Qatar has been accused of abusing more than 100 mainly Asian migrants working on one of its World Cup stadiums, in an Amnesty International report released Thursday.
It is the first time the London-based watchdog has issued allegations of human rights abuses specifically about a 2022 World Cup venue.
The treatment of workers is one of the major issues that has dogged the Gulf state since the controversial decision to award it the right to host football's flagship tournament.
Amnesty said laborers at the Khalifa International Stadium were lied to over their salaries, went unpaid for months and were housed in squalid accommodation.
Seven workers were even prevented from returning home to help their families after Nepal's devastating 2015 earthquake.
"This is a World Cup based on labor exploitation," said Amnesty's Mustafa Qadri.
The 51-page report, "The Ugly Side of the Beautiful Game", is likely to increase international criticism of Qatar and put fresh pressure on FIFA and its new leadership which has pledged to overhaul policies.
The criticisms also extend to landscaping at the nearby Aspire Zone, a world-renowned sports complex where Paris Saint-Germain and Bayern Munich trained this year.
Amnesty said it carried out its research for a year until February and interviewed 234 men, mostly from Bangladesh, India and Nepal.
It claimed 228 men said the wages they received were lower than promised.
Many had no choice but to accept reduced salaries as they had paid debt-inducing recruitment fees of up to $4,300 to enter the Gulf, even though such fees are illegal under Qatari law.
Qatar was uncharacteristically quick to respond to the report, pointing out steps it has taken to improve practices.
It said Amnesty's claims painted "a misleading picture" and were aimed at only four of the 40 companies working at the Khalifa Stadium -- which will also host the 2019 World Athletics Championships.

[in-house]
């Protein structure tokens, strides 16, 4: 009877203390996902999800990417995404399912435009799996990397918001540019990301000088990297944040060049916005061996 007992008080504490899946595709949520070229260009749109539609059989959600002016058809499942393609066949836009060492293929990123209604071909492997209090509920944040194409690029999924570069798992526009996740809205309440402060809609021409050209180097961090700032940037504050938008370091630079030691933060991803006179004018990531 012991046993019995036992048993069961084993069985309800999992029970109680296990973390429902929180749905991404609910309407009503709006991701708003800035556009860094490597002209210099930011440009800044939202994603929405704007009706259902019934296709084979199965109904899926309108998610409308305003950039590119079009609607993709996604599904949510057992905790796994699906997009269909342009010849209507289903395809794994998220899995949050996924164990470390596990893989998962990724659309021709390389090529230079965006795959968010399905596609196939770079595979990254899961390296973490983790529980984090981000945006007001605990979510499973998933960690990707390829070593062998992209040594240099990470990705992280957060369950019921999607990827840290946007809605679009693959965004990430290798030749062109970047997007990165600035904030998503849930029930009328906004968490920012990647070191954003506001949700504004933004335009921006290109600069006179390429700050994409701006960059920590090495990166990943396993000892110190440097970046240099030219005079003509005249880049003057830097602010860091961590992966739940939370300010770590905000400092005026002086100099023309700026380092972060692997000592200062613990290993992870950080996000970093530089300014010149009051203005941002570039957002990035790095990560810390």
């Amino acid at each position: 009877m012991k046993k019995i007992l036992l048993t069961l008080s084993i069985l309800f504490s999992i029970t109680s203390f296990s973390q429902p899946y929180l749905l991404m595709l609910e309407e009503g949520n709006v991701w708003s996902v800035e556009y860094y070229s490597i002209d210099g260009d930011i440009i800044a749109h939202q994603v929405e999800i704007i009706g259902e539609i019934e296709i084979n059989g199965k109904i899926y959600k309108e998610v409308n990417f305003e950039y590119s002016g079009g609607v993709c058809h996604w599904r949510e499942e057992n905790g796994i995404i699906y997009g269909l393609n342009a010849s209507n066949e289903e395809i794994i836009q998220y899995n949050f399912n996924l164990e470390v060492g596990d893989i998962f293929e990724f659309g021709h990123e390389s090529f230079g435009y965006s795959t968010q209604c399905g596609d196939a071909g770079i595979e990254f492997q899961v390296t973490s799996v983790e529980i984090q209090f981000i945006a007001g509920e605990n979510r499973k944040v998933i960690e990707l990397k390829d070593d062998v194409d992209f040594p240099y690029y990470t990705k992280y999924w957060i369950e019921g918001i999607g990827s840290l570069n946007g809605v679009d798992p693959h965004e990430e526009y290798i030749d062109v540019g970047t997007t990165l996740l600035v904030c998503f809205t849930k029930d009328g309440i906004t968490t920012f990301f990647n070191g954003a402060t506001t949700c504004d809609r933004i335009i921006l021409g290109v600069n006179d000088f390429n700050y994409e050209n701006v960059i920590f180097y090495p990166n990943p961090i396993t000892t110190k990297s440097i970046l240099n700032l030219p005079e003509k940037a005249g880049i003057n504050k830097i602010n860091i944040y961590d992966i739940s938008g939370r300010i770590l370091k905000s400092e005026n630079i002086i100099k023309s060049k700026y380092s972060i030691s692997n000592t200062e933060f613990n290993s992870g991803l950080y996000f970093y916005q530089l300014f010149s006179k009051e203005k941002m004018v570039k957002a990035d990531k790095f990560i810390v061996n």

- 'Like a prison' -
One group of men also told of how one labor supply company, Seven Hills, did not pay staff for months.
Workers at the 40,000-seater stadium and Aspire Zone were also initially put in sub-standard and overcrowded accommodation, said Amnesty.
"In one case, the main entrance road to the camp was flooded due to inadequate drainage and smelled of raw sewage," the report said.
Amnesty alleged most laborers had their passports unlawfully confiscated, and 88 men including Nepalese "were denied the right to leave Qatar".
One worker, Deepak, said life in Qatar was "like a prison".
"When I first complained... the manager said 'If you complain you can but there will be consequences. If you want to stay in Qatar be quiet and keep working'," he said.
Amnesty recognized the tournament's organizers, the Supreme Committee for Delivery and Legacy, had introduced safeguards.
But it called for further reform, including applying workers' welfare standards to companies involved in World Cup projects.
It also urged Qatar to "fundamentally reform" its "kafala" sponsorship system, which restricts job changing or leaving the country, and has scathing words for FIFA's "lack of meaningful action".
- Qatar defends record -
Supreme Committee chief Hassan al-Thawadi admitted abuses occur, but said its commitment to reform was "clear and steadfast" and reiterated that no workers had died on World Cup projects.
Relevant reforms had been introduced to address concerns raised by the report, even before the committee knew about it.
These included wage protection, improved accommodation, and sanctions against companies named in the report including the termination of Seven Hills' contract.
"We have always maintained this World Cup will act as a catalyst for change -- it will not be built on the back of exploited workers," said the committee in a statement.
"We wholly reject any notion that Qatar is unfit to host the World Cup."
FIFA said in a statement it was "confident that the structures and processes" put in place by the Supreme Committee would help monitor labor conditions.
Qatar currently employs about 5,100 workers on World Cup sites. Their number will peak at 36,000 by 2018.